Photo courtesy of ULI

As a council member for ULI, I regularly attend their spring and fall national meetings. I belong to the Responsible Property Investment Council (RPIC), and as tradition, at this year’s fall meeting our council had a number of interesting speakers. One of them, John Picard, spoke of the top five technological innovations affecting real estate, and I thought it would be of interest to others to check a few of them out:

  • View Glass: We’re currently considering this glass for two of our Boston-area projects. Picard described it as “like sunglasses for buildings,” reducing the energy load on the building and eliminating the need for blinds and shades. This “intelligent” glass can change tint or color based on electricity that runs through it and can be controlled from an app on your mobile device. We’re considering it because it helps alleviate waste in buildings that would otherwise have a greater heating/cooling load.
  • Lumenetix: Picard spoke about how we are only just beginning to know how natural light heals and affects mood. Lumenetix has made progress in this area with a circadian rhythm monitor/adjuster. This simple, tiny device produces full spectrum light similar to that found in nature. “It’s transformative technology,” said Picard. “You put it overhead and it changes circadian rhythms to adjust for jet lag, replicating a continuous wide spectrum of natural light.”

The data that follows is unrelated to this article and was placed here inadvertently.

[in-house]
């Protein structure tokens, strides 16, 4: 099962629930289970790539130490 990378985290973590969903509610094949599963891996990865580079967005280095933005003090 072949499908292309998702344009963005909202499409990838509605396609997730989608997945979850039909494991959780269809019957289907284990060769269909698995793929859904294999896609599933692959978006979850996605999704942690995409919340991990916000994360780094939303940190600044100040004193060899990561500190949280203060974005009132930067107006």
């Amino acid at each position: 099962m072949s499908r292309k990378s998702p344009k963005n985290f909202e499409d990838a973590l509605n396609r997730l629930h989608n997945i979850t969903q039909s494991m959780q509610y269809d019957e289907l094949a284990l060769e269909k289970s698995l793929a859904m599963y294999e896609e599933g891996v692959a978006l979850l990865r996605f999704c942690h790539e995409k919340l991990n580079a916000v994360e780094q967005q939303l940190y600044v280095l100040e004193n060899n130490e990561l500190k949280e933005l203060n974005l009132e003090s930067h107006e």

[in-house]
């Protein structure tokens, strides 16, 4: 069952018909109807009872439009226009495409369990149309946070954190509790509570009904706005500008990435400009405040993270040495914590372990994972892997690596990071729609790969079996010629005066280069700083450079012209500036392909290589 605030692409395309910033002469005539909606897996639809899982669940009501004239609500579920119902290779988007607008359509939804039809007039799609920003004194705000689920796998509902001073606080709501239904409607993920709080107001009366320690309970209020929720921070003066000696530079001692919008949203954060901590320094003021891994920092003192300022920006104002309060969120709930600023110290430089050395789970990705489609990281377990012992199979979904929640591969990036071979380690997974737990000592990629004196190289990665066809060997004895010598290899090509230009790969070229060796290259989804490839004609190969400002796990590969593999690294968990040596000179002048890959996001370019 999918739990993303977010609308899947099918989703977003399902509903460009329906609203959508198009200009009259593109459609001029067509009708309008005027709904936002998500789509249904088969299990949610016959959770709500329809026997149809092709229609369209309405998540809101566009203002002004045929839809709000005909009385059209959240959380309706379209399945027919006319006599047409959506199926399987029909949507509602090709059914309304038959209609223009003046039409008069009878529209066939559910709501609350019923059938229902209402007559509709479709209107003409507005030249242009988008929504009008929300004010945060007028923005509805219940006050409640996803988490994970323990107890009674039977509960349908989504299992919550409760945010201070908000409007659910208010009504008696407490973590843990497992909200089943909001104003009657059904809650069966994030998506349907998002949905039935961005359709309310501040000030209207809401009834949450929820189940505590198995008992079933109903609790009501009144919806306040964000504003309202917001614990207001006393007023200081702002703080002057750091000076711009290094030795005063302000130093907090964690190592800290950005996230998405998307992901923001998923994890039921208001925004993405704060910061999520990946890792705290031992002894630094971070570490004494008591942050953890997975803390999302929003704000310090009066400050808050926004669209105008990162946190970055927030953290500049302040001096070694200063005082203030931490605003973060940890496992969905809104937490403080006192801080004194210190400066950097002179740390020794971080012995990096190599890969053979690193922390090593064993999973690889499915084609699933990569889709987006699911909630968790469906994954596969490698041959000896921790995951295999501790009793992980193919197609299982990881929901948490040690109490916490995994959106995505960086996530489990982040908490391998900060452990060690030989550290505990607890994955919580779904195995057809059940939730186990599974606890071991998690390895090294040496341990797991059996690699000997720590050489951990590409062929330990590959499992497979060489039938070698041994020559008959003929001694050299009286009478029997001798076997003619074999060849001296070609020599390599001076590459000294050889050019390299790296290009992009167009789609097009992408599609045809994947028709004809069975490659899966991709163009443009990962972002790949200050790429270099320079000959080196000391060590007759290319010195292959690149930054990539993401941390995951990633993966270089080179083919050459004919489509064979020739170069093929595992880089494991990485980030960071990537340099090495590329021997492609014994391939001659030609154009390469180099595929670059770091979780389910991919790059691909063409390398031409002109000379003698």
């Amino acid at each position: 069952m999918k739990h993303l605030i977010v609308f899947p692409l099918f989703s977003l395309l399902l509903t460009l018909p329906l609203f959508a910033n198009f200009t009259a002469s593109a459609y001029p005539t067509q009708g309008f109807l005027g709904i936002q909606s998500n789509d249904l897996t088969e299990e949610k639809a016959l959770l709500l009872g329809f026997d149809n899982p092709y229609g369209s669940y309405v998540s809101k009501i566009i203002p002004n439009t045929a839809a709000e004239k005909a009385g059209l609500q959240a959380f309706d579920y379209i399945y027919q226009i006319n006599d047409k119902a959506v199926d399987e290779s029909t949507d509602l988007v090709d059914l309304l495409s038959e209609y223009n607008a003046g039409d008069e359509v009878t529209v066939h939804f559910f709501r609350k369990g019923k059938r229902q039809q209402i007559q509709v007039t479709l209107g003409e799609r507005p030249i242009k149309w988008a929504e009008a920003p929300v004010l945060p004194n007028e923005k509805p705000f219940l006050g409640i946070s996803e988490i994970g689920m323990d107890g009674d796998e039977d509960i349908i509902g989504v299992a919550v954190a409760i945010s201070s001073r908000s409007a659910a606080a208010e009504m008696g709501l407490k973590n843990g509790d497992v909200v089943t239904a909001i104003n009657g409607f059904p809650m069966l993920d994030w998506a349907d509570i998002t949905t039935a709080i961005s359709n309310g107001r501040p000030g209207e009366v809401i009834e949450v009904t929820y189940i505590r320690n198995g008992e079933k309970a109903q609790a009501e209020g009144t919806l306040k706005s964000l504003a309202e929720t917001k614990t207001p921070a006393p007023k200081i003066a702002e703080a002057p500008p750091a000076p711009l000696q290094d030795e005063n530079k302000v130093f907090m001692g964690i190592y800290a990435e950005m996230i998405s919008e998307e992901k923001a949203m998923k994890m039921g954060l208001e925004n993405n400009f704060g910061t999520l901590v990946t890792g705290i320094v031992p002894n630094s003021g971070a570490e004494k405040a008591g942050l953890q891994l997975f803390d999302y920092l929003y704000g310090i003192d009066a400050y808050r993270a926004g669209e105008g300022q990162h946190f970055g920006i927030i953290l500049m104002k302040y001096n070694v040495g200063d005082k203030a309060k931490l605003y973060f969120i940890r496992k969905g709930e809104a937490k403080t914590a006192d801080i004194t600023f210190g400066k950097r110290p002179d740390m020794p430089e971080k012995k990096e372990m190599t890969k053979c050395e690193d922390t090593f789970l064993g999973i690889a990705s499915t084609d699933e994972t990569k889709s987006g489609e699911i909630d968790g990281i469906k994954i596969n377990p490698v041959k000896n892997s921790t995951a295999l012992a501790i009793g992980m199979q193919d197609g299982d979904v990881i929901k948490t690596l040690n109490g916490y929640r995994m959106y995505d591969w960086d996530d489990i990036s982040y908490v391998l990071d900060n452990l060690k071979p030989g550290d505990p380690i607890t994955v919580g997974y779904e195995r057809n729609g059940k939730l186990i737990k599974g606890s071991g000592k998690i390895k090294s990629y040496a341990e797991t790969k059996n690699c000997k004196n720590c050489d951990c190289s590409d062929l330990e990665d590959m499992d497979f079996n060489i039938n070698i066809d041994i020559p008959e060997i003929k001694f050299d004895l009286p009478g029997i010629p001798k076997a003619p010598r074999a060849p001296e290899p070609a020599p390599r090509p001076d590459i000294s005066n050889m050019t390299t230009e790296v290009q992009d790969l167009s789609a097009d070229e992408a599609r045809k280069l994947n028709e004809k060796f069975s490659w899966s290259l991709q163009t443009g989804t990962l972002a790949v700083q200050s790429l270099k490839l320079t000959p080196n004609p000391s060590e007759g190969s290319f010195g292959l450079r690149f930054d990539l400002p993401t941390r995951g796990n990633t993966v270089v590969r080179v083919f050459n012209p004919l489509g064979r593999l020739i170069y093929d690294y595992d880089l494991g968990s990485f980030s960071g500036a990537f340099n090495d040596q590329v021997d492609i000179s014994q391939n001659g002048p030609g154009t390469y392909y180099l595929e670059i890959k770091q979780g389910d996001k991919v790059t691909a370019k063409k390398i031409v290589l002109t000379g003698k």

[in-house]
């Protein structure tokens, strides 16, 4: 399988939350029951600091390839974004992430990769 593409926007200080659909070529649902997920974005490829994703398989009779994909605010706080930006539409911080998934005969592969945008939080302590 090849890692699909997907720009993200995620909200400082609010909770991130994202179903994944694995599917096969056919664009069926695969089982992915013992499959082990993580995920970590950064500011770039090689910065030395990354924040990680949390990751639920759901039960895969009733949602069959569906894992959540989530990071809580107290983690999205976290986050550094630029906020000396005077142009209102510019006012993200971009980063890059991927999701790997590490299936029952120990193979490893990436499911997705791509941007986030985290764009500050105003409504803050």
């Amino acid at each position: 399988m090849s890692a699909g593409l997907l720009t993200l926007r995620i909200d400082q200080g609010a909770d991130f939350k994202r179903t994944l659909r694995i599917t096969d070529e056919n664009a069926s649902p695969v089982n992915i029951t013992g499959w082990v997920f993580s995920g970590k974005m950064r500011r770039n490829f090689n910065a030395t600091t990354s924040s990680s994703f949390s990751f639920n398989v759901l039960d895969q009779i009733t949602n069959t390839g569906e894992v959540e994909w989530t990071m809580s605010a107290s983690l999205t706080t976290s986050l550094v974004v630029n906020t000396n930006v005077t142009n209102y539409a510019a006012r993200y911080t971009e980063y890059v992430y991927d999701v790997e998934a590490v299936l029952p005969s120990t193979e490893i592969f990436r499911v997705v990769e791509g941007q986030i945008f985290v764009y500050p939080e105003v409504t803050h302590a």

• Disney MagicBand: At Disney Parks, you can use their own technology, which resembles a wrist watch or body monitor, as an all access card for all things Disney. With the swipe of your wrist you can enter the parks, unlock your Disney Resort hotel room and buy food and merchandise. You can even jump to the head of the line for your favorite ride!
  • Enlighted: While originally designed to dim lights, this company’s product has a sensor that enables a heat map view of all the people in a given area of a building. This is particularly helpful for fire safety, providing a view of every floor that has the device mounted on overhead lights. Also, the sensors can talk to a smart carpet.

While all of these innovations were fascinating, the most significant takeaway from Picard’s presentation was his reminder that the built world today should be thought of as full of “waste fuel” to be mined. Here at Arrowstreet, we’ve certainly been looking at bringing new life to old buildings, particularly with our new project at Congress Square, and we look forward to seeing what else we can achieve with these new technologies.

Topics: Urban Design, Technology, Sustainability